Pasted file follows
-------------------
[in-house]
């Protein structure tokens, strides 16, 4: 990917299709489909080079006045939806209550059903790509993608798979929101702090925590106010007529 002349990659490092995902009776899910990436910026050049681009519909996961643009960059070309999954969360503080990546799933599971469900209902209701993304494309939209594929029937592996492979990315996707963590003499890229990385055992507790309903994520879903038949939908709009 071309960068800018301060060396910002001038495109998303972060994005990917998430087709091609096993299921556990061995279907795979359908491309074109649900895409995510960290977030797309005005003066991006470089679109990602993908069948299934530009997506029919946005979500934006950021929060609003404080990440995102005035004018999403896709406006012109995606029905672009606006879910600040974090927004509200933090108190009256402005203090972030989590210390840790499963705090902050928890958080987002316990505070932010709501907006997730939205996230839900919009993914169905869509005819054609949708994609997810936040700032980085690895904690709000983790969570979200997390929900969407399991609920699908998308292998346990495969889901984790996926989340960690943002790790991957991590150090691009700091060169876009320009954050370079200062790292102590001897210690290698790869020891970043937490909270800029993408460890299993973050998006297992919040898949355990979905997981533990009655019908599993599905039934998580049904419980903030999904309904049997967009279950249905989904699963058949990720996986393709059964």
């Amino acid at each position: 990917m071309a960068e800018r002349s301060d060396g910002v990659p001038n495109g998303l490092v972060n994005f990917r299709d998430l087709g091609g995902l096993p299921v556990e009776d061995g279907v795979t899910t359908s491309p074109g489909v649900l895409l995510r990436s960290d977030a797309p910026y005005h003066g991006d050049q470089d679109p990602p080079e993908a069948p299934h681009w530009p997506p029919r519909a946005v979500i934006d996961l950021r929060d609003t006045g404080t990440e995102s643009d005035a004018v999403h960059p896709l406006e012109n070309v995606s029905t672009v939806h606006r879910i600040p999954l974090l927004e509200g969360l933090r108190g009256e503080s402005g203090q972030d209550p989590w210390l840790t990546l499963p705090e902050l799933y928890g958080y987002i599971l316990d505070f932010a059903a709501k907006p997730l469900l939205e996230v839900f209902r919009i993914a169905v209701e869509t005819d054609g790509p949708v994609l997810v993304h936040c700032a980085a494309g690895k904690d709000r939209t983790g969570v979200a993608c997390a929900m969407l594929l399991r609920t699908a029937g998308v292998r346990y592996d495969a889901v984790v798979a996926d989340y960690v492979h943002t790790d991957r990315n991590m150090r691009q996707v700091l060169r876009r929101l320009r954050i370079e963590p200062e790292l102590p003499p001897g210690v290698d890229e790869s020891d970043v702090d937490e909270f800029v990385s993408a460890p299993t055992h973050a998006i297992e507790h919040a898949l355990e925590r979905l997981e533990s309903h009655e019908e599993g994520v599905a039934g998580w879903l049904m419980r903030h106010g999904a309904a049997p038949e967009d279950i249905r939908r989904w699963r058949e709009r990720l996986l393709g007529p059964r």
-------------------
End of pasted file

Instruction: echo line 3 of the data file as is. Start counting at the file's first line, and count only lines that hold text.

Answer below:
């Amino acid at each position: 990917m071309a960068e800018r002349s301060d060396g910002v990659p001038n495109g998303l490092v972060n994005f990917r299709d998430l087709g091609g995902l096993p299921v556990e009776d061995g279907v795979t899910t359908s491309p074109g489909v649900l895409l995510r990436s960290d977030a797309p910026y005005h003066g991006d050049q470089d679109p990602p080079e993908a069948p299934h681009w530009p997506p029919r519909a946005v979500i934006d996961l950021r929060d609003t006045g404080t990440e995102s643009d005035a004018v999403h960059p896709l406006e012109n070309v995606s029905t672009v939806h606006r879910i600040p999954l974090l927004e509200g969360l933090r108190g009256e503080s402005g203090q972030d209550p989590w210390l840790t990546l499963p705090e902050l799933y928890g958080y987002i599971l316990d505070f932010a059903a709501k907006p997730l469900l939205e996230v839900f209902r919009i993914a169905v209701e869509t005819d054609g790509p949708v994609l997810v993304h936040c700032a980085a494309g690895k904690d709000r939209t983790g969570v979200a993608c997390a929900m969407l594929l399991r609920t699908a029937g998308v292998r346990y592996d495969a889901v984790v798979a996926d989340y960690v492979h943002t790790d991957r990315n991590m150090r691009q996707v700091l060169r876009r929101l320009r954050i370079e963590p200062e790292l102590p003499p001897g210690v290698d890229e790869s020891d970043v702090d937490e909270f800029v990385s993408a460890p299993t055992h973050a998006i297992e507790h919040a898949l355990e925590r979905l997981e533990s309903h009655e019908e599993g994520v599905a039934g998580w879903l049904m419980r903030h106010g999904a309904a049997p038949e967009d279950i249905r939908r989904w699963r058949e709009r990720l996986l393709g007529p059964r």